Bitcoin rose while Ether and most of the other top 10 non-stablecoin cryptocurrencies fell during afternoon trading in Asia on Monday. U.S. and European equities strengthened while Asian equities were mixed, after the International Monetary Fund (IMF) warned of potential financial stability risks in the wake of the banking turmoil. U.S. investors saw some relief after North Carolina-based First Citizens BancShares bought all the loans of failed Silicon Valley Bank.

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Fast facts

  • Bitcoin rose 1.01% to US$27,806 in the 24 hours to 4:00 p.m. in Hong Kong. The world’s first cryptocurrency hovered around US$28,000 for most of last week, amid looming concerns of a potential banking crisis.
  • Ether fell 0.12% to US$1,752 in the same timeframe, making for a weekly drop of 2.48%.
  • Bitcoin saw the day’s biggest gains, followed by Binance’s BNB token that rose 0.62% to change hands at US$326.24. Cardano’s ADA saw the biggest drop, as it fell 1.81% to US$0.35.
  • The global cryptocurrency market capitalization increased by 0.32% to US$1.16 trillion in the 24 hours to 4 p.m. in Hong Kong, with total crypto market trading volume up by 6.93% to US$33.32 billion.
  • The Forkast 500 NFT index fell 1.49% to 4,021.44 points, losing 2.68% during the week. The index is a proxy measure of the performance of the global NFT market and includes 500 eligible smart contracts on any given day.
  • U.S. investor concerns over a banking crisis partially eased after First Citizens BancShares, the parent company of First Citizens Bank, bought all the loans and deposits of failed Silicon Valley Bank, resulting in a 0.56% gain for the S&P 500.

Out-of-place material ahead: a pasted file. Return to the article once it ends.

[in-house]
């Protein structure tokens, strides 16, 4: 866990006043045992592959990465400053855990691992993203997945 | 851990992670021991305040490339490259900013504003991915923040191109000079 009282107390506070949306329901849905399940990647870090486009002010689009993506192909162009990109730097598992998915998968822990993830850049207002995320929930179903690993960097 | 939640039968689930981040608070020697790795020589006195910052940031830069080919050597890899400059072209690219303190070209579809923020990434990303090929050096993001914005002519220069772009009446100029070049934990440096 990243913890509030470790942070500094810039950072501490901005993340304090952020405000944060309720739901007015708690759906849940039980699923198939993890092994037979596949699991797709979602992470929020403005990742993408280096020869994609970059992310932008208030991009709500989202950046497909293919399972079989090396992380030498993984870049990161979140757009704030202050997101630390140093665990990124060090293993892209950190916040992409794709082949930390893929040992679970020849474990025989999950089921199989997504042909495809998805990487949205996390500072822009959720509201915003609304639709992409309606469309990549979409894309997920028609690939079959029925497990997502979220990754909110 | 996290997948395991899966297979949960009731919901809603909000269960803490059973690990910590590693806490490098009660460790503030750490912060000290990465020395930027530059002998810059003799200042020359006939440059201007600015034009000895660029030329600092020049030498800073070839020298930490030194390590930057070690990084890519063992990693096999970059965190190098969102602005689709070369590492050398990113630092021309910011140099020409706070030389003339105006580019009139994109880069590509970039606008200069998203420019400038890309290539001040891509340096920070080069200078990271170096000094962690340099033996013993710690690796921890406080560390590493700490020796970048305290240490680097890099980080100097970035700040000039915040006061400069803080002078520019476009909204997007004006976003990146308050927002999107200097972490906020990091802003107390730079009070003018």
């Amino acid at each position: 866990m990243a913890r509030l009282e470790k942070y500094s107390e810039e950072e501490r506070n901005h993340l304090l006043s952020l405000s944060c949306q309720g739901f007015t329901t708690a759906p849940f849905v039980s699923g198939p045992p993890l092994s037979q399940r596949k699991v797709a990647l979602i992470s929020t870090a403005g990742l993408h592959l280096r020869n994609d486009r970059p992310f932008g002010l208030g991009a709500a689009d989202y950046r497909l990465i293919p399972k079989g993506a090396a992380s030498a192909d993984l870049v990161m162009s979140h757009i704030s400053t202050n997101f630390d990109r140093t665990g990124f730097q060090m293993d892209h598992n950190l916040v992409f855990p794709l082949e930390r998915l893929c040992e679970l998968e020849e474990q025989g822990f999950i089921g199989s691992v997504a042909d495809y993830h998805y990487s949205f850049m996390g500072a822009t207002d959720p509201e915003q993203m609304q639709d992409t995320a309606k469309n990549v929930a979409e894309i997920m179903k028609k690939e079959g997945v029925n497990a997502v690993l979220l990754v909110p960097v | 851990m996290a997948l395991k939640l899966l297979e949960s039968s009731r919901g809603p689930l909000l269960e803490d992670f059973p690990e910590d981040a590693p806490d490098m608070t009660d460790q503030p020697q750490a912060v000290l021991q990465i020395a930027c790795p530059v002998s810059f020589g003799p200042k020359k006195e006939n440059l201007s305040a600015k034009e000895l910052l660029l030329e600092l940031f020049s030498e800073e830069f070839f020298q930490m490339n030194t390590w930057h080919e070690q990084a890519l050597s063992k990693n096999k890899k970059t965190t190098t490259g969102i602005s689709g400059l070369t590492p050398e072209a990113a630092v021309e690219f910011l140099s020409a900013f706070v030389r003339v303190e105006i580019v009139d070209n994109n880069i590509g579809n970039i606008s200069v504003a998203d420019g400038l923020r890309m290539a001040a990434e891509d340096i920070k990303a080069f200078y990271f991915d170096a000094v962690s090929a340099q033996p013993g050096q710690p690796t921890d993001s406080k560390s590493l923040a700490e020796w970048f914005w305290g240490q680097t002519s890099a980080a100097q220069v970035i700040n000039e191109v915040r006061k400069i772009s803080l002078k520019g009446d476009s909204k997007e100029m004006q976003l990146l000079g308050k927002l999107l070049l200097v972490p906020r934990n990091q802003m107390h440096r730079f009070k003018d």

• Asian equities were mixed on Monday, after the IMF’s managing director Kristalina Georgieva warned on Sunday that financial stability risks have increased after a banking sector crisis in the U.S. and Europe earlier this month. Georgieva also said that global growth would slow to just 3% this year due to war in Ukraine, Covid-19 related restrictions and monetary policy tightening to tackle sticky inflation. 
  • The Shanghai Composite slid 0.44% while the Shenzhen Component Index inched up 0.12%. Japan’s Nikkei 225 rose 0.33% and Hong Kong’s Hang Seng index dropped 1.75%.
  • European bourses saw a rebound after a steep sell-off last week, led by gains in the banking sector. The benchmark STOXX 600 rose 0.97% and Germany’s DAX 40 gained 1.11%.
  • Gold fell 0.45% to US$1,968 an ounce on Monday, after testing the US$2,000 mark multiple times last week. The U.S. dollar is struggling to recover from a seven-week low, after St. Louis Fed President James Bullard clarified last Friday that the U.S. central bank is planning further monetary tightening.

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